Friday, August 21, 2015
The Wookie cross stitch Reloaded
As I had said in the original post, I loved working with the cross stitch but then struggled with the quilting part. Quilting is challenging. Cutting is challenging. Being able to recognize that something needs to change in order for the vision in my head to become a reality is challenging. So much changed about this little quilt. Because my vision wasn't quite matching reality, my instincts were telling me to scrap the whole project. My own little Wookie kept begging me to finish so I powered through, but not without making some changes.
The "original-ish" quilt had a couple of problems: The binding was too small, which is my own fault for not paying attention to the seam allowance; the quilting was uneven which made the back bunch awkwardly; and I had sewn several "layers" of a log cabin effect using two contrasting fabrics. I didn't like the contrast at all.
So I removed the binding, ripped out the quilting, and started again. The finished product is still a bit flawed, but I, and more importantly Wookie, love it. It can be hung on the wall, but right now she has a little "Wookie corner" on the top of the dresser so it's hanging out with the rest of her ever-growing collection.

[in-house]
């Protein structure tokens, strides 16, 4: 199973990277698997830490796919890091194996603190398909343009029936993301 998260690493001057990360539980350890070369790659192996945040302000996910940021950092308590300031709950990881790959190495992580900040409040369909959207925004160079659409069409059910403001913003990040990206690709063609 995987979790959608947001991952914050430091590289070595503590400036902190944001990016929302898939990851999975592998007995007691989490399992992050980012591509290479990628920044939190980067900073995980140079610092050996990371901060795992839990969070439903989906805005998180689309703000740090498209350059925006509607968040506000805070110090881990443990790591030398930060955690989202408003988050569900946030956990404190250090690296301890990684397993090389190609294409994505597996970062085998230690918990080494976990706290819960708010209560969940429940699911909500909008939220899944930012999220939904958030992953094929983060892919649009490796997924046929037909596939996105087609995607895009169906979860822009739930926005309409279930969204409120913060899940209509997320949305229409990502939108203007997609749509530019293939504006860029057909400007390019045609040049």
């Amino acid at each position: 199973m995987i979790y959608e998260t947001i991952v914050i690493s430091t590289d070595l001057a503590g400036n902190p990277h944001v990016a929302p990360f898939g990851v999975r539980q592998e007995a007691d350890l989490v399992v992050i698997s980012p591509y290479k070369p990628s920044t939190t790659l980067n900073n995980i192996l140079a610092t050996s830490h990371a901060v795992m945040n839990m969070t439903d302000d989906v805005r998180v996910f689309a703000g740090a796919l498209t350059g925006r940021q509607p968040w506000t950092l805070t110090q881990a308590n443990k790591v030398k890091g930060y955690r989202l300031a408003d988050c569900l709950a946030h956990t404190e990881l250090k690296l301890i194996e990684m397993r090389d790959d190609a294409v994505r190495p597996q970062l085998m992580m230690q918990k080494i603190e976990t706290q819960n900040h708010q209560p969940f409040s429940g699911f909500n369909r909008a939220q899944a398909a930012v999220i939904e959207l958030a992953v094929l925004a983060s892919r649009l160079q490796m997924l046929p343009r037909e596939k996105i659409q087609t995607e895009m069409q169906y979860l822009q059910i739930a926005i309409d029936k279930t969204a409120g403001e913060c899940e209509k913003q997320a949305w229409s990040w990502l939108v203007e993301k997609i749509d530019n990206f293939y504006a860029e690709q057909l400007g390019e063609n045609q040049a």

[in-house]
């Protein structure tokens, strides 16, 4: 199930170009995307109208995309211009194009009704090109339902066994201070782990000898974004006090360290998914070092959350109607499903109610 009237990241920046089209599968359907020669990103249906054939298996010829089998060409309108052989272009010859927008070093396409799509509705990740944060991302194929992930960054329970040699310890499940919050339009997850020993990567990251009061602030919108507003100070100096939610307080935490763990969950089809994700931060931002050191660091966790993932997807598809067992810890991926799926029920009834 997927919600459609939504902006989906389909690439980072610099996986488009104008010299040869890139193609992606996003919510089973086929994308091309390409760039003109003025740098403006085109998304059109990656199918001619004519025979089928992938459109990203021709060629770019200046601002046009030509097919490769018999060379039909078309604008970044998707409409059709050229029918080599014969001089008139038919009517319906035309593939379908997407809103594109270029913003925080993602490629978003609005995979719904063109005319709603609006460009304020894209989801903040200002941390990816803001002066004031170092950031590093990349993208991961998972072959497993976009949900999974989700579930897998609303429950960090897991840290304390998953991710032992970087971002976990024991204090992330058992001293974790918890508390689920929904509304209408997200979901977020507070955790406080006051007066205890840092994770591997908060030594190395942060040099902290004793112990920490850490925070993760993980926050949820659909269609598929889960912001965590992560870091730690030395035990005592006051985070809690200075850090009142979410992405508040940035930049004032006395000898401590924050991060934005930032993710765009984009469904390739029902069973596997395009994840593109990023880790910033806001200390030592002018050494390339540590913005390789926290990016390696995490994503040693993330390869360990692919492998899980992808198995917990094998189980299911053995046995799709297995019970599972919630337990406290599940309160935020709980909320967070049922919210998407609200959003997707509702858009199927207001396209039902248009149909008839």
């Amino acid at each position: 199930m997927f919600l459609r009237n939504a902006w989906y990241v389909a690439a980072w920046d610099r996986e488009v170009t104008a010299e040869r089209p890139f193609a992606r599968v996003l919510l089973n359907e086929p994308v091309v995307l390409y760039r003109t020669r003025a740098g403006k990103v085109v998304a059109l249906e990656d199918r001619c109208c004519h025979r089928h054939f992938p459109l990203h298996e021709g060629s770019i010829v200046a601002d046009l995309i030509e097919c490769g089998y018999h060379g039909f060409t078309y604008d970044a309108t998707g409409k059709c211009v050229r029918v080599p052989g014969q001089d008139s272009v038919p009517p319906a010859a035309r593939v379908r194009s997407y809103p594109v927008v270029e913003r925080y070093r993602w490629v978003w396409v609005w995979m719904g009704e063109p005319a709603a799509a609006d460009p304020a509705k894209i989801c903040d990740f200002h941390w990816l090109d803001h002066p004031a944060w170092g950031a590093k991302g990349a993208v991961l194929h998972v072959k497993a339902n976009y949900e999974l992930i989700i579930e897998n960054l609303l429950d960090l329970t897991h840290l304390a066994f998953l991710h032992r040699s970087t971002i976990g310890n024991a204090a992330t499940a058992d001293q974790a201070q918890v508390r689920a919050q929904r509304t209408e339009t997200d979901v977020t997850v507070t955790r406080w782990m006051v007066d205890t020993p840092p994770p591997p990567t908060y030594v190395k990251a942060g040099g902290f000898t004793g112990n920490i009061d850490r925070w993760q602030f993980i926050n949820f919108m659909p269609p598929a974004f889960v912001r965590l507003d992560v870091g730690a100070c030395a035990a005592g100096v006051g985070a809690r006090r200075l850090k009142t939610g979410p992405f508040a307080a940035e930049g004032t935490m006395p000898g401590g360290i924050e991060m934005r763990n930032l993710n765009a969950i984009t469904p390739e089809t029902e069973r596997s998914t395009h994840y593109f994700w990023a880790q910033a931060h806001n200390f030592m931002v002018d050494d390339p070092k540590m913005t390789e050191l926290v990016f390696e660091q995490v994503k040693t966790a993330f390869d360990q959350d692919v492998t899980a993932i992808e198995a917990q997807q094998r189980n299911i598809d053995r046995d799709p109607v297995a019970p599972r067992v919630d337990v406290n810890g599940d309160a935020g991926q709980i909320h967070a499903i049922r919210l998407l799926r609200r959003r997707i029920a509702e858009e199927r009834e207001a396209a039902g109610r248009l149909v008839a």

For me this project seemed to epitomize my whole experience with crafting. I'm a novice. An impatient novice at that. I see what other people can do and I expect that just by looking at an image that I can replicate what many of these women have spent many many years working toward. I need to slow down and appreciate the process of making, for the sake of making.
Each project has specific phases and each phase exhibits a variety of emotions. The exciting planning phase (I love planning and planners so for me this is the most exciting phase), the joyful stitching phase, the cathartic cutting phase, the mandatory piecing phase, the not-quite-right phase, the disheartening ripping phase, the hopeful rebuilding phase, and the hallelujah!! it's finished phase. Each phase is equally necessary to building a craft. You may not experience the same emotions for the same phase of different projects, because each project is unique. What does apply universally (at least for me) is to take the time to really focus and work out the kinks to create a treasure that you (and the recipient) love.
I'm a rush-rush-rush kind of lady, always pushing for that end result, but I'm learning to slow down and really enjoy each phase. I'm also working on recognizing that if I don't like something, it's perfectly alright to change the plan. By being open-minded and evaluating each phase, I can save myself from ripping the work apart, and ultimately come to love the finished item as well as the process of making it.